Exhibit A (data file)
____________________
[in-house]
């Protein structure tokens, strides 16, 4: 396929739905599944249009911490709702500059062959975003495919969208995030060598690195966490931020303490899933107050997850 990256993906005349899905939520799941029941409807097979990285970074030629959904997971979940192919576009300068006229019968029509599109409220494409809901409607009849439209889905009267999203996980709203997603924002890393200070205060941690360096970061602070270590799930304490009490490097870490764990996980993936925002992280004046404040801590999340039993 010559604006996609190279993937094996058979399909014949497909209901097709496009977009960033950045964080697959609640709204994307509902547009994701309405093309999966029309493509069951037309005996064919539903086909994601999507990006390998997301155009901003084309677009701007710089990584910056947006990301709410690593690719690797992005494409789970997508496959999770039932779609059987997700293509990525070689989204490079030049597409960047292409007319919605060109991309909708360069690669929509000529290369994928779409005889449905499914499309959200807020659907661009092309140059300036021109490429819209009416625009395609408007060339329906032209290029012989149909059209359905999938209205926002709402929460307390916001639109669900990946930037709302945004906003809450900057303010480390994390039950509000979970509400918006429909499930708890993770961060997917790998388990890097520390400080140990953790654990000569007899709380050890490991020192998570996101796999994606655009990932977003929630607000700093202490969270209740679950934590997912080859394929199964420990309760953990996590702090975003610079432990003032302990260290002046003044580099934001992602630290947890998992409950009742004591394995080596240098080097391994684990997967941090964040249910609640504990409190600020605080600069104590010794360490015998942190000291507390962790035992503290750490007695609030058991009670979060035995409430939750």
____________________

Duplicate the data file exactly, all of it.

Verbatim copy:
[in-house]
């Protein structure tokens, strides 16, 4: 396929739905599944249009911490709702500059062959975003495919969208995030060598690195966490931020303490899933107050997850 990256993906005349899905939520799941029941409807097979990285970074030629959904997971979940192919576009300068006229019968029509599109409220494409809901409607009849439209889905009267999203996980709203997603924002890393200070205060941690360096970061602070270590799930304490009490490097870490764990996980993936925002992280004046404040801590999340039993 010559604006996609190279993937094996058979399909014949497909209901097709496009977009960033950045964080697959609640709204994307509902547009994701309405093309999966029309493509069951037309005996064919539903086909994601999507990006390998997301155009901003084309677009701007710089990584910056947006990301709410690593690719690797992005494409789970997508496959999770039932779609059987997700293509990525070689989204490079030049597409960047292409007319919605060109991309909708360069690669929509000529290369994928779409005889449905499914499309959200807020659907661009092309140059300036021109490429819209009416625009395609408007060339329906032209290029012989149909059209359905999938209205926002709402929460307390916001639109669900990946930037709302945004906003809450900057303010480390994390039950509000979970509400918006429909499930708890993770961060997917790998388990890097520390400080140990953790654990000569007899709380050890490991020192998570996101796999994606655009990932977003929630607000700093202490969270209740679950934590997912080859394929199964420990309760953990996590702090975003610079432990003032302990260290002046003044580099934001992602630290947890998992409950009742004591394995080596240098080097391994684990997967941090964040249910609640504990409190600020605080600069104590010794360490015998942190000291507390962790035992503290750490007695609030058991009670979060035995409430939750």